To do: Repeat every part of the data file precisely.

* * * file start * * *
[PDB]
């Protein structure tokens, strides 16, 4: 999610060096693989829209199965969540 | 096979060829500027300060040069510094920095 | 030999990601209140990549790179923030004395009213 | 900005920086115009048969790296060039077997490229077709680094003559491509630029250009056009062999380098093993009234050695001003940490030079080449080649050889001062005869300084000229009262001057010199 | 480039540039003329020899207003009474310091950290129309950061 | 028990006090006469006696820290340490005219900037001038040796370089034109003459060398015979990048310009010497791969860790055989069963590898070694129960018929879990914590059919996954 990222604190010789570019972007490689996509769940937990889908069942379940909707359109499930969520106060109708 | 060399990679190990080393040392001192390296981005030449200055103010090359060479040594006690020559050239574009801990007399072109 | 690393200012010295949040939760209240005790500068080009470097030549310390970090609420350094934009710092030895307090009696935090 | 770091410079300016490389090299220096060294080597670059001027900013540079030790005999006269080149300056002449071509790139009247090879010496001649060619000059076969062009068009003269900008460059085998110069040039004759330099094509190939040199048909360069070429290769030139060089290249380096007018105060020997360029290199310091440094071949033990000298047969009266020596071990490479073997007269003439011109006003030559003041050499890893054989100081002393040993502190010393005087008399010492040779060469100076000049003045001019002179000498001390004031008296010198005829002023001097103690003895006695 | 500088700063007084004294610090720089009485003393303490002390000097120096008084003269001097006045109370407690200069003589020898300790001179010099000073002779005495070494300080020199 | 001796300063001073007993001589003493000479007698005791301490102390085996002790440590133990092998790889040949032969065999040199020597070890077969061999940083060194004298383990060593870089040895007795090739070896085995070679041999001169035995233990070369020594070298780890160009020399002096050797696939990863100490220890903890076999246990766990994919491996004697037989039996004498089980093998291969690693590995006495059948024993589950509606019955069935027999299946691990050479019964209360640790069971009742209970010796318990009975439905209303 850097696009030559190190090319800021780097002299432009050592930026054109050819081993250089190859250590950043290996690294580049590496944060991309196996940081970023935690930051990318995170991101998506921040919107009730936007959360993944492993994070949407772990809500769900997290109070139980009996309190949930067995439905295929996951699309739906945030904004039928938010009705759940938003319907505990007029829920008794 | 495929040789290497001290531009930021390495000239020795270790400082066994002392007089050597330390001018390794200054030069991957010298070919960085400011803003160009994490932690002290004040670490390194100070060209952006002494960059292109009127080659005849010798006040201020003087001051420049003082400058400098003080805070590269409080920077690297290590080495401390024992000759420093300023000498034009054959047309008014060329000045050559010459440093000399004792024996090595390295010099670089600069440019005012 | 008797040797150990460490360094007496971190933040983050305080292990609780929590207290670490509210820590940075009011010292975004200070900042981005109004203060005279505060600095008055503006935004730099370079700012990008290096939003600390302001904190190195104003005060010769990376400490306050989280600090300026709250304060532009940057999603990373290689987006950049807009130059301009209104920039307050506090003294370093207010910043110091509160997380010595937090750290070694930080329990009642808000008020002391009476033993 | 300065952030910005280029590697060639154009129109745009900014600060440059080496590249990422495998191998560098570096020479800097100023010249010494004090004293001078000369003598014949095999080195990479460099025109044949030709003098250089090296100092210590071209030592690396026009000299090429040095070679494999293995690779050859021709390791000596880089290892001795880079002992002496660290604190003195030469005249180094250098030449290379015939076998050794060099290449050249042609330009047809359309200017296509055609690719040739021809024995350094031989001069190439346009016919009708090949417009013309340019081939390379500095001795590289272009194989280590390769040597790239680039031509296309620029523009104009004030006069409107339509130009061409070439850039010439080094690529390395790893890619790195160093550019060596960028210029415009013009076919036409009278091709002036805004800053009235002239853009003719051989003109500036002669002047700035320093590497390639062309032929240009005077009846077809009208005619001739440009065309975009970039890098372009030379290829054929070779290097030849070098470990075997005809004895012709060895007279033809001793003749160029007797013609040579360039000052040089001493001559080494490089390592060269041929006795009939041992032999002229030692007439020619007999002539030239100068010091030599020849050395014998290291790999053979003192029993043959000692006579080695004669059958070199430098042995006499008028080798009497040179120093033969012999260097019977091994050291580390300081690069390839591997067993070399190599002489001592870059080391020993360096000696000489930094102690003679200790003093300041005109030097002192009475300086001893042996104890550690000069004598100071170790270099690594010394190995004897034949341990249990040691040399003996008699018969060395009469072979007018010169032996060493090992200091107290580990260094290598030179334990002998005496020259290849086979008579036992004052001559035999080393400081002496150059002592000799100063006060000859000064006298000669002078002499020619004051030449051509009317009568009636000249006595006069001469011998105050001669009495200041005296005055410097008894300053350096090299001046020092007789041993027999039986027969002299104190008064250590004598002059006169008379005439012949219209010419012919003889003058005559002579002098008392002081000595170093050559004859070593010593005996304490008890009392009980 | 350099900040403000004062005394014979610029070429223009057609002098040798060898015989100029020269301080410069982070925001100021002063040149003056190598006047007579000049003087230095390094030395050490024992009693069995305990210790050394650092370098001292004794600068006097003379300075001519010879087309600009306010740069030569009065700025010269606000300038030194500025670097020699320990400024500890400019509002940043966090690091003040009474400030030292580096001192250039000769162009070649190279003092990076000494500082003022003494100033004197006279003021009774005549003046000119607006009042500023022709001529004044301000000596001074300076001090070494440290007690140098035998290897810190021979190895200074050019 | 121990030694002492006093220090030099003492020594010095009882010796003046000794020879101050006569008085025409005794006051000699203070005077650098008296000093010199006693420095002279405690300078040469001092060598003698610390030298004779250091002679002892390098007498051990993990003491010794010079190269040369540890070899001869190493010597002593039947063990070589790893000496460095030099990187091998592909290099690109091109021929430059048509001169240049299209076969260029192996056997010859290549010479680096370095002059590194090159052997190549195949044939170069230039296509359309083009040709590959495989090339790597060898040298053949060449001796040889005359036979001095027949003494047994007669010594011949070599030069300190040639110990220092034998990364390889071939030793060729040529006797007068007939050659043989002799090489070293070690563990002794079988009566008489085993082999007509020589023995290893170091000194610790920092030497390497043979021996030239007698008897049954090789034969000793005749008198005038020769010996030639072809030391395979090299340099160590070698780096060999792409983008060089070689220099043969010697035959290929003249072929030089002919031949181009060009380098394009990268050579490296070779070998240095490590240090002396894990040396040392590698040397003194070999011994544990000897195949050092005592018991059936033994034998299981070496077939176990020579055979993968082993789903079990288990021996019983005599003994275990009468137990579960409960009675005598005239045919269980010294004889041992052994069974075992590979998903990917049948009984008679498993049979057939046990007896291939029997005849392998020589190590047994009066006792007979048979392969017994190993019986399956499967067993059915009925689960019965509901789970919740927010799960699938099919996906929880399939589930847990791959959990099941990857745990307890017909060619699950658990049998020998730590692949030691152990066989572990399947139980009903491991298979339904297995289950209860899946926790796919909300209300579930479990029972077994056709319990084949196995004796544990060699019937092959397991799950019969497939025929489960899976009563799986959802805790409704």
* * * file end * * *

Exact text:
[PDB]
């Protein structure tokens, strides 16, 4: 999610060096693989829209199965969540 | 096979060829500027300060040069510094920095 | 030999990601209140990549790179923030004395009213 | 900005920086115009048969790296060039077997490229077709680094003559491509630029250009056009062999380098093993009234050695001003940490030079080449080649050889001062005869300084000229009262001057010199 | 480039540039003329020899207003009474310091950290129309950061 | 028990006090006469006696820290340490005219900037001038040796370089034109003459060398015979990048310009010497791969860790055989069963590898070694129960018929879990914590059919996954 990222604190010789570019972007490689996509769940937990889908069942379940909707359109499930969520106060109708 | 060399990679190990080393040392001192390296981005030449200055103010090359060479040594006690020559050239574009801990007399072109 | 690393200012010295949040939760209240005790500068080009470097030549310390970090609420350094934009710092030895307090009696935090 | 770091410079300016490389090299220096060294080597670059001027900013540079030790005999006269080149300056002449071509790139009247090879010496001649060619000059076969062009068009003269900008460059085998110069040039004759330099094509190939040199048909360069070429290769030139060089290249380096007018105060020997360029290199310091440094071949033990000298047969009266020596071990490479073997007269003439011109006003030559003041050499890893054989100081002393040993502190010393005087008399010492040779060469100076000049003045001019002179000498001390004031008296010198005829002023001097103690003895006695 | 500088700063007084004294610090720089009485003393303490002390000097120096008084003269001097006045109370407690200069003589020898300790001179010099000073002779005495070494300080020199 | 001796300063001073007993001589003493000479007698005791301490102390085996002790440590133990092998790889040949032969065999040199020597070890077969061999940083060194004298383990060593870089040895007795090739070896085995070679041999001169035995233990070369020594070298780890160009020399002096050797696939990863100490220890903890076999246990766990994919491996004697037989039996004498089980093998291969690693590995006495059948024993589950509606019955069935027999299946691990050479019964209360640790069971009742209970010796318990009975439905209303 850097696009030559190190090319800021780097002299432009050592930026054109050819081993250089190859250590950043290996690294580049590496944060991309196996940081970023935690930051990318995170991101998506921040919107009730936007959360993944492993994070949407772990809500769900997290109070139980009996309190949930067995439905295929996951699309739906945030904004039928938010009705759940938003319907505990007029829920008794 | 495929040789290497001290531009930021390495000239020795270790400082066994002392007089050597330390001018390794200054030069991957010298070919960085400011803003160009994490932690002290004040670490390194100070060209952006002494960059292109009127080659005849010798006040201020003087001051420049003082400058400098003080805070590269409080920077690297290590080495401390024992000759420093300023000498034009054959047309008014060329000045050559010459440093000399004792024996090595390295010099670089600069440019005012 | 008797040797150990460490360094007496971190933040983050305080292990609780929590207290670490509210820590940075009011010292975004200070900042981005109004203060005279505060600095008055503006935004730099370079700012990008290096939003600390302001904190190195104003005060010769990376400490306050989280600090300026709250304060532009940057999603990373290689987006950049807009130059301009209104920039307050506090003294370093207010910043110091509160997380010595937090750290070694930080329990009642808000008020002391009476033993 | 300065952030910005280029590697060639154009129109745009900014600060440059080496590249990422495998191998560098570096020479800097100023010249010494004090004293001078000369003598014949095999080195990479460099025109044949030709003098250089090296100092210590071209030592690396026009000299090429040095070679494999293995690779050859021709390791000596880089290892001795880079002992002496660290604190003195030469005249180094250098030449290379015939076998050794060099290449050249042609330009047809359309200017296509055609690719040739021809024995350094031989001069190439346009016919009708090949417009013309340019081939390379500095001795590289272009194989280590390769040597790239680039031509296309620029523009104009004030006069409107339509130009061409070439850039010439080094690529390395790893890619790195160093550019060596960028210029415009013009076919036409009278091709002036805004800053009235002239853009003719051989003109500036002669002047700035320093590497390639062309032929240009005077009846077809009208005619001739440009065309975009970039890098372009030379290829054929070779290097030849070098470990075997005809004895012709060895007279033809001793003749160029007797013609040579360039000052040089001493001559080494490089390592060269041929006795009939041992032999002229030692007439020619007999002539030239100068010091030599020849050395014998290291790999053979003192029993043959000692006579080695004669059958070199430098042995006499008028080798009497040179120093033969012999260097019977091994050291580390300081690069390839591997067993070399190599002489001592870059080391020993360096000696000489930094102690003679200790003093300041005109030097002192009475300086001893042996104890550690000069004598100071170790270099690594010394190995004897034949341990249990040691040399003996008699018969060395009469072979007018010169032996060493090992200091107290580990260094290598030179334990002998005496020259290849086979008579036992004052001559035999080393400081002496150059002592000799100063006060000859000064006298000669002078002499020619004051030449051509009317009568009636000249006595006069001469011998105050001669009495200041005296005055410097008894300053350096090299001046020092007789041993027999039986027969002299104190008064250590004598002059006169008379005439012949219209010419012919003889003058005559002579002098008392002081000595170093050559004859070593010593005996304490008890009392009980 | 350099900040403000004062005394014979610029070429223009057609002098040798060898015989100029020269301080410069982070925001100021002063040149003056190598006047007579000049003087230095390094030395050490024992009693069995305990210790050394650092370098001292004794600068006097003379300075001519010879087309600009306010740069030569009065700025010269606000300038030194500025670097020699320990400024500890400019509002940043966090690091003040009474400030030292580096001192250039000769162009070649190279003092990076000494500082003022003494100033004197006279003021009774005549003046000119607006009042500023022709001529004044301000000596001074300076001090070494440290007690140098035998290897810190021979190895200074050019 | 121990030694002492006093220090030099003492020594010095009882010796003046000794020879101050006569008085025409005794006051000699203070005077650098008296000093010199006693420095002279405690300078040469001092060598003698610390030298004779250091002679002892390098007498051990993990003491010794010079190269040369540890070899001869190493010597002593039947063990070589790893000496460095030099990187091998592909290099690109091109021929430059048509001169240049299209076969260029192996056997010859290549010479680096370095002059590194090159052997190549195949044939170069230039296509359309083009040709590959495989090339790597060898040298053949060449001796040889005359036979001095027949003494047994007669010594011949070599030069300190040639110990220092034998990364390889071939030793060729040529006797007068007939050659043989002799090489070293070690563990002794079988009566008489085993082999007509020589023995290893170091000194610790920092030497390497043979021996030239007698008897049954090789034969000793005749008198005038020769010996030639072809030391395979090299340099160590070698780096060999792409983008060089070689220099043969010697035959290929003249072929030089002919031949181009060009380098394009990268050579490296070779070998240095490590240090002396894990040396040392590698040397003194070999011994544990000897195949050092005592018991059936033994034998299981070496077939176990020579055979993968082993789903079990288990021996019983005599003994275990009468137990579960409960009675005598005239045919269980010294004889041992052994069974075992590979998903990917049948009984008679498993049979057939046990007896291939029997005849392998020589190590047994009066006792007979048979392969017994190993019986399956499967067993059915009925689960019965509901789970919740927010799960699938099919996906929880399939589930847990791959959990099941990857745990307890017909060619699950658990049998020998730590692949030691152990066989572990399947139980009903491991298979339904297995289950209860899946926790796919909300209300579930479990029972077994056709319990084949196995004796544990060699019937092959397991799950019969497939025929489960899976009563799986959802805790409704």